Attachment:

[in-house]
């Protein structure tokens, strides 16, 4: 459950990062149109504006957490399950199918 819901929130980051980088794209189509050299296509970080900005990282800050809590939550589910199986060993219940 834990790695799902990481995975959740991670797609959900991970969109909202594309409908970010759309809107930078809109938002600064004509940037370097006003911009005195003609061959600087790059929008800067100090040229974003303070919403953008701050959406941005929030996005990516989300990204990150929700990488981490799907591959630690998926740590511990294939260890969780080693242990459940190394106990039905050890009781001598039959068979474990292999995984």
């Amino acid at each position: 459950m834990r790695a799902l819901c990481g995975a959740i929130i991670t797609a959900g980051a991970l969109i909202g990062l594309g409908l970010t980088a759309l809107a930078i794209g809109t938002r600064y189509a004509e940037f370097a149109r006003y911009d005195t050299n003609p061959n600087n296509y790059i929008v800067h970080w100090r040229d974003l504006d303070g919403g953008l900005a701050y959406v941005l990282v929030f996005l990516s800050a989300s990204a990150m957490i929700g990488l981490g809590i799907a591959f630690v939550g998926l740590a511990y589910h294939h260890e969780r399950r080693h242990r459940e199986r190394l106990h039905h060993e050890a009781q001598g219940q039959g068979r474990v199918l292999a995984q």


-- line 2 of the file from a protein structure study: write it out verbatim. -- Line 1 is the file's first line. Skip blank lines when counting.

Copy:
């Protein structure tokens, strides 16, 4: 459950990062149109504006957490399950199918 819901929130980051980088794209189509050299296509970080900005990282800050809590939550589910199986060993219940 834990790695799902990481995975959740991670797609959900991970969109909202594309409908970010759309809107930078809109938002600064004509940037370097006003911009005195003609061959600087790059929008800067100090040229974003303070919403953008701050959406941005929030996005990516989300990204990150929700990488981490799907591959630690998926740590511990294939260890969780080693242990459940190394106990039905050890009781001598039959068979474990292999995984």